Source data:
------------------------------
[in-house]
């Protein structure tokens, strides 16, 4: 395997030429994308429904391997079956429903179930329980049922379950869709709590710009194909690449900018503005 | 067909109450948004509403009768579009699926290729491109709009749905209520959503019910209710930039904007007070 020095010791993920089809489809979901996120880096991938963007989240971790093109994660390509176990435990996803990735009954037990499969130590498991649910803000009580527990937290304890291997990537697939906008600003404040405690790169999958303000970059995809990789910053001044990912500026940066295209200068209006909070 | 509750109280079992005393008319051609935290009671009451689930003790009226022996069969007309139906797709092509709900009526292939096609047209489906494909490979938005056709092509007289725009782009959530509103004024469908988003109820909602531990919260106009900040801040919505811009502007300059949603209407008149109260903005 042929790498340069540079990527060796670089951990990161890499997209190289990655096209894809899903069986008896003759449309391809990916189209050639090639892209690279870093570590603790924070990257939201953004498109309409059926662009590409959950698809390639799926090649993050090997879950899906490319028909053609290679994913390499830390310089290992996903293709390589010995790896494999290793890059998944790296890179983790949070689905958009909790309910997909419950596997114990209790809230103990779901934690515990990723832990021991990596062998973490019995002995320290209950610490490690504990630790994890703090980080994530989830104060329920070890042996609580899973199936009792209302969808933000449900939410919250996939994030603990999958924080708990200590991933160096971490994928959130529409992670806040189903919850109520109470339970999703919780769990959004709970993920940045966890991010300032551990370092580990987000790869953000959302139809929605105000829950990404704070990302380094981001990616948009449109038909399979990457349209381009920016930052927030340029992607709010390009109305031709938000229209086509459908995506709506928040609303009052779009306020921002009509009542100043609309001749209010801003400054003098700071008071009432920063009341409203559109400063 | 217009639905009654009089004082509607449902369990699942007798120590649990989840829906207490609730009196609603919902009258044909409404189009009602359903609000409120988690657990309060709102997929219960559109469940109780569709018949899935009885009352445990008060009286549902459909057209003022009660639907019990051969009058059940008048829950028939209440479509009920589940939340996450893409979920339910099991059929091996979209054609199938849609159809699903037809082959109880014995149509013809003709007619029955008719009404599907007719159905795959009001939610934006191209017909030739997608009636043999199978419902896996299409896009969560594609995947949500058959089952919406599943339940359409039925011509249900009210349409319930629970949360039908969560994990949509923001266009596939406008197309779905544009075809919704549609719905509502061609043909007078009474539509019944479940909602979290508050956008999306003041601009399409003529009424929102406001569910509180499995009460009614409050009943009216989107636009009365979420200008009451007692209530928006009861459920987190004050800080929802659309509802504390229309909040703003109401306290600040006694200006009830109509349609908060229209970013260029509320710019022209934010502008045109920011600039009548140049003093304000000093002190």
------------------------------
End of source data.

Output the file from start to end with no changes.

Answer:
[in-house]
């Protein structure tokens, strides 16, 4: 395997030429994308429904391997079956429903179930329980049922379950869709709590710009194909690449900018503005 | 067909109450948004509403009768579009699926290729491109709009749905209520959503019910209710930039904007007070 020095010791993920089809489809979901996120880096991938963007989240971790093109994660390509176990435990996803990735009954037990499969130590498991649910803000009580527990937290304890291997990537697939906008600003404040405690790169999958303000970059995809990789910053001044990912500026940066295209200068209006909070 | 509750109280079992005393008319051609935290009671009451689930003790009226022996069969007309139906797709092509709900009526292939096609047209489906494909490979938005056709092509007289725009782009959530509103004024469908988003109820909602531990919260106009900040801040919505811009502007300059949603209407008149109260903005 042929790498340069540079990527060796670089951990990161890499997209190289990655096209894809899903069986008896003759449309391809990916189209050639090639892209690279870093570590603790924070990257939201953004498109309409059926662009590409959950698809390639799926090649993050090997879950899906490319028909053609290679994913390499830390310089290992996903293709390589010995790896494999290793890059998944790296890179983790949070689905958009909790309910997909419950596997114990209790809230103990779901934690515990990723832990021991990596062998973490019995002995320290209950610490490690504990630790994890703090980080994530989830104060329920070890042996609580899973199936009792209302969808933000449900939410919250996939994030603990999958924080708990200590991933160096971490994928959130529409992670806040189903919850109520109470339970999703919780769990959004709970993920940045966890991010300032551990370092580990987000790869953000959302139809929605105000829950990404704070990302380094981001990616948009449109038909399979990457349209381009920016930052927030340029992607709010390009109305031709938000229209086509459908995506709506928040609303009052779009306020921002009509009542100043609309001749209010801003400054003098700071008071009432920063009341409203559109400063 | 217009639905009654009089004082509607449902369990699942007798120590649990989840829906207490609730009196609603919902009258044909409404189009009602359903609000409120988690657990309060709102997929219960559109469940109780569709018949899935009885009352445990008060009286549902459909057209003022009660639907019990051969009058059940008048829950028939209440479509009920589940939340996450893409979920339910099991059929091996979209054609199938849609159809699903037809082959109880014995149509013809003709007619029955008719009404599907007719159905795959009001939610934006191209017909030739997608009636043999199978419902896996299409896009969560594609995947949500058959089952919406599943339940359409039925011509249900009210349409319930629970949360039908969560994990949509923001266009596939406008197309779905544009075809919704549609719905509502061609043909007078009474539509019944479940909602979290508050956008999306003041601009399409003529009424929102406001569910509180499995009460009614409050009943009216989107636009009365979420200008009451007692209530928006009861459920987190004050800080929802659309509802504390229309909040703003109401306290600040006694200006009830109509349609908060229209970013260029509320710019022209934010502008045109920011600039009548140049003093304000000093002190």